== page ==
We know this to be true, and yet, women fall short of the networks and opportunities that the male counterparts have. If you consider the fact that there are radically scarcer women in tech and leadership, the pool of potential peers to network with is naturally smaller. Henceforth, it is the need of the hour to participate in cultivating networks.
That doesn’t mean that women must seek female-only networks. However, it is beneficial to partner and connects with women who can advocate for you, and who have experienced steering unique challenges that we face as women. These connections can transmute to a network full of individuals one can tap into for new opportunities, advice, or mentor-ship.
On a greater level, this can mean financial advancements, more women on board, and more career paths for organizations. It is required to take time to nurture and cultivate those relationships and speak up in asking for what you might need.
Conceal the Confidence Gap
Women relish the breaks today that our mothers, much less our grandmothers, never had. However, despite all this progress, several women still lag behind men on many signs – still battle to ‘have it all’ or to at least feel good about ‘all’ that we do have presently.
Mostly, women still battle to believe in themselves; to feel confident in their own skin, in who they are and about what they do. A report by Cornell University stated that men overestimate their capabilities and their performance, while women underestimate both. Naturally, not every men ooze self-confidence, and not every woman lacks it. However, the ‘gender confidence gap’ is real and addressing it is the linchpin to addressing gender inequity.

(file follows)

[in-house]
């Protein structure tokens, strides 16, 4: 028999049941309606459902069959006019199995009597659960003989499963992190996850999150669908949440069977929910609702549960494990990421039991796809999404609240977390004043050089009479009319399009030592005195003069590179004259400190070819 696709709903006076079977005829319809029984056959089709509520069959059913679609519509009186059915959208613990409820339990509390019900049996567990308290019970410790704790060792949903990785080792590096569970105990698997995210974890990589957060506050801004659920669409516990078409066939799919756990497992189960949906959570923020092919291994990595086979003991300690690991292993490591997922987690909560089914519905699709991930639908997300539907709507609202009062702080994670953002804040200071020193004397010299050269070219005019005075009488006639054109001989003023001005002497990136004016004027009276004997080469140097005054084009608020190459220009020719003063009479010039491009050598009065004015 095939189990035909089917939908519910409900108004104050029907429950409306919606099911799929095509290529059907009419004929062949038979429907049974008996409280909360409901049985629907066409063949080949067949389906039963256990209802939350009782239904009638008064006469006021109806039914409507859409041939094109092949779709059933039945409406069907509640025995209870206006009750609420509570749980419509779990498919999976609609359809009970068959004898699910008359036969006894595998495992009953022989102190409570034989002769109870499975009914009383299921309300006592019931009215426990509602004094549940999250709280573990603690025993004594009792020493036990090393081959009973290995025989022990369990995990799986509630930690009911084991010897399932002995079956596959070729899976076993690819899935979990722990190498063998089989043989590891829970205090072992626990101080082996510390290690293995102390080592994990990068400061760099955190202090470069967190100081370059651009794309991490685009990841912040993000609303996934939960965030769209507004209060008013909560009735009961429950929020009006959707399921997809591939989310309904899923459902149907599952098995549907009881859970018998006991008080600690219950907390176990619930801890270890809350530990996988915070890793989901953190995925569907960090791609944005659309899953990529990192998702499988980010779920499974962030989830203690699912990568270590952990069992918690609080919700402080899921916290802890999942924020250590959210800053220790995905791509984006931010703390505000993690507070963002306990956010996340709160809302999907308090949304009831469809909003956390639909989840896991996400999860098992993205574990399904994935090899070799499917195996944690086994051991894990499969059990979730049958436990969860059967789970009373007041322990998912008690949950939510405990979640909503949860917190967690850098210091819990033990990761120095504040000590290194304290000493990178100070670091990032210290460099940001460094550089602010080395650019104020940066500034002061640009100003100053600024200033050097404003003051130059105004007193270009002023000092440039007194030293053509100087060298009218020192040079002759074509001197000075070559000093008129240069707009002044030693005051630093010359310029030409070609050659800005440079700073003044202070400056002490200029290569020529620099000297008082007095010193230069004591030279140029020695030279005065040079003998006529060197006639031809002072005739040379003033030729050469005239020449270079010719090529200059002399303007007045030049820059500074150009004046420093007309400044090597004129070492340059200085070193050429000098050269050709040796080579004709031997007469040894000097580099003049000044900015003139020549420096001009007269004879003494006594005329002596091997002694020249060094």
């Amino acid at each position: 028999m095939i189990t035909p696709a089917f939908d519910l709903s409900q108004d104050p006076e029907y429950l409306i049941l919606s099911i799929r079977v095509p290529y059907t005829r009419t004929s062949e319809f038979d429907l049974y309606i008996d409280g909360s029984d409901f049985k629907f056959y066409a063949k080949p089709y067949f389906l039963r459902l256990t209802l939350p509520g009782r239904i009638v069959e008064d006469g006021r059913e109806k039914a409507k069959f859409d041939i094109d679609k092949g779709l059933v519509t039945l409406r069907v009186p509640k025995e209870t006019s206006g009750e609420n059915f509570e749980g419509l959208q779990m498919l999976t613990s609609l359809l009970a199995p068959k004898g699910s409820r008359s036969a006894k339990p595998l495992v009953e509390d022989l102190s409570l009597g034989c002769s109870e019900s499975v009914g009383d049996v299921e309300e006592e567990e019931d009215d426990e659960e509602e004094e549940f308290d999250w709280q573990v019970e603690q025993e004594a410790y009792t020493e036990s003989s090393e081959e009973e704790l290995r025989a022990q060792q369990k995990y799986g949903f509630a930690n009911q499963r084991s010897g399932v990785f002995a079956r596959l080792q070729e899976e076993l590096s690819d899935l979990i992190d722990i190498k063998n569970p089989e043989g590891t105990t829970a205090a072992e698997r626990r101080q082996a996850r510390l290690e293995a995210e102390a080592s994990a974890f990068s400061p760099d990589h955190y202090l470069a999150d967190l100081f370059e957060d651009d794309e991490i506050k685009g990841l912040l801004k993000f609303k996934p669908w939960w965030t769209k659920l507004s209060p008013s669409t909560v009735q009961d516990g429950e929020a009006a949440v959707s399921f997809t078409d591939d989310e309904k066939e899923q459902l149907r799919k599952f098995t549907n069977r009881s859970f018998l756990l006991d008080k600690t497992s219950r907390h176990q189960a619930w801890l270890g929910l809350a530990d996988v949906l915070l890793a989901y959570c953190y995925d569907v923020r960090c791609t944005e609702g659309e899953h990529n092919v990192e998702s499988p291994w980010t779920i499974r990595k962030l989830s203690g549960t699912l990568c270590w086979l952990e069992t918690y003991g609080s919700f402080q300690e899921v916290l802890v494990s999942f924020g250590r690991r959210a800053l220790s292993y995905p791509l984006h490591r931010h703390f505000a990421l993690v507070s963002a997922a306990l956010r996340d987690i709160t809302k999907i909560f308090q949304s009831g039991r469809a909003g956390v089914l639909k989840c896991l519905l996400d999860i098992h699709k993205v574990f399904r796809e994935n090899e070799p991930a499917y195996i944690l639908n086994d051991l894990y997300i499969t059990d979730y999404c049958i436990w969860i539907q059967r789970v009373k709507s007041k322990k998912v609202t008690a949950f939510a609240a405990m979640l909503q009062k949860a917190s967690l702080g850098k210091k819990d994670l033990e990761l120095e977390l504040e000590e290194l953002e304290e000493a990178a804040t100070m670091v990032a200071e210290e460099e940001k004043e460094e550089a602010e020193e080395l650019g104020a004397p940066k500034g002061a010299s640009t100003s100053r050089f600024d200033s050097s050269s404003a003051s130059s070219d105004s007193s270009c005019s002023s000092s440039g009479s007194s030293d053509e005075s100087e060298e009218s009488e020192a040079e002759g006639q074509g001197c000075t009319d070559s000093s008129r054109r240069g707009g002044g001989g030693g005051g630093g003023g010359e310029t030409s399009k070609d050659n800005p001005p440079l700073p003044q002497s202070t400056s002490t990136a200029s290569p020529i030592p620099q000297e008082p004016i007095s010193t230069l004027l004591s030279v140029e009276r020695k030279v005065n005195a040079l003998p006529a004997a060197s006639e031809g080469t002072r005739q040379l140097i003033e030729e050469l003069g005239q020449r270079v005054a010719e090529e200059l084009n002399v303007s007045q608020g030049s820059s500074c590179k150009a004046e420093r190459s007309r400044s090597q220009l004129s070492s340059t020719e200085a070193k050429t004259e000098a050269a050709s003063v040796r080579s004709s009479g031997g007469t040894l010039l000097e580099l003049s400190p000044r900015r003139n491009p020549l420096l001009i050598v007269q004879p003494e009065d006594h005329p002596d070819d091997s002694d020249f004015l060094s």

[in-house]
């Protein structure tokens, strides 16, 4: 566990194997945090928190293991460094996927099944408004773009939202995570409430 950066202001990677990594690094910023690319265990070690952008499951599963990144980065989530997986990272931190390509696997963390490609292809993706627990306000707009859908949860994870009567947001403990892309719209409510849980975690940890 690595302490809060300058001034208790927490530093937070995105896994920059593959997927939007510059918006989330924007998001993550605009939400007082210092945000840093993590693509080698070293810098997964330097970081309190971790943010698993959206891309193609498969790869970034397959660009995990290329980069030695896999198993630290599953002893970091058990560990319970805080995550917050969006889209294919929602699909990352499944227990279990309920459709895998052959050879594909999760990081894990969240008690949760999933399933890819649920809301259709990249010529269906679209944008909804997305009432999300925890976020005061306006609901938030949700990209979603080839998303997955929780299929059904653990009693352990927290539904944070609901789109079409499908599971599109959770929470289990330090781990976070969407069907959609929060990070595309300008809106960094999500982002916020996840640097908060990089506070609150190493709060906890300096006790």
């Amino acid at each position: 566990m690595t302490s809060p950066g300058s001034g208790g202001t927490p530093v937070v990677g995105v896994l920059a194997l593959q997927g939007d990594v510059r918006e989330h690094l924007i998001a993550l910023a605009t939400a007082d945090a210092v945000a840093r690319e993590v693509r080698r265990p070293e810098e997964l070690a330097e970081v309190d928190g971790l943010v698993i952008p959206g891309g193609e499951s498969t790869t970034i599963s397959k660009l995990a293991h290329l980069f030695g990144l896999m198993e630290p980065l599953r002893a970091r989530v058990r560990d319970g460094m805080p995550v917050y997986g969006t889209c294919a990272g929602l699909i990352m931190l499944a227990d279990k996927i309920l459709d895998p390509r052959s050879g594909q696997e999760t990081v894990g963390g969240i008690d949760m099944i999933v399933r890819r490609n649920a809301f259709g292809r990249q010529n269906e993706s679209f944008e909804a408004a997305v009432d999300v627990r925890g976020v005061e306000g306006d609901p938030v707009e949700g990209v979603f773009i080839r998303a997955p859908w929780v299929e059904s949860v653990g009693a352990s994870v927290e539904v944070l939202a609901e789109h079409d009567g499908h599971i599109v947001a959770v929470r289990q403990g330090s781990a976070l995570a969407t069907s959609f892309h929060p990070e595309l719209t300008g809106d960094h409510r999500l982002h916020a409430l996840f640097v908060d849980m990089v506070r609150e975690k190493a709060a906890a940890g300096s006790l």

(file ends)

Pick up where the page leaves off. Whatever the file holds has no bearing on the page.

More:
This is not to tone down the external and universal barriers or dis-affirm the need to address them. From established ‘think manager, think male’ gender norms to scarcity of sponsors opening doors for women higher up, or strong women role models inspiring the ambitions of younger females further down – there are several established barriers and biases that make the journey of a women tougher, and the climb steeper.
There are a few ways women can take to dismantle the confidence gap:
- Lower your bar to ‘good enough’
- Challenge old ‘norms’ about what a woman ‘should’ do
- Befriend your inner critic and don’t let self-doubt call the shots
- Celebrate and elevate other women
- Do not wait for confidence, lean towards risk
Diversify High-level Corporate Leadership
When it comes to empowering women at work in corporate leadership, WSJ reports that it’s more than double the number of US organizations. The bad news is that women still lead lesser than 6% of those organizations. This is unfortunate considering that women now represent more than half of college-educated workforce.
The issue is not that women fall short of what it takes for any leadership position. A study that foresees whether a candidate will take up a leadership role looks at four factors – general ability, execution skills, charisma, and strategic skills. The study found that there was no difference among women and men. However, women are 28% less likely to be hired as CEO s.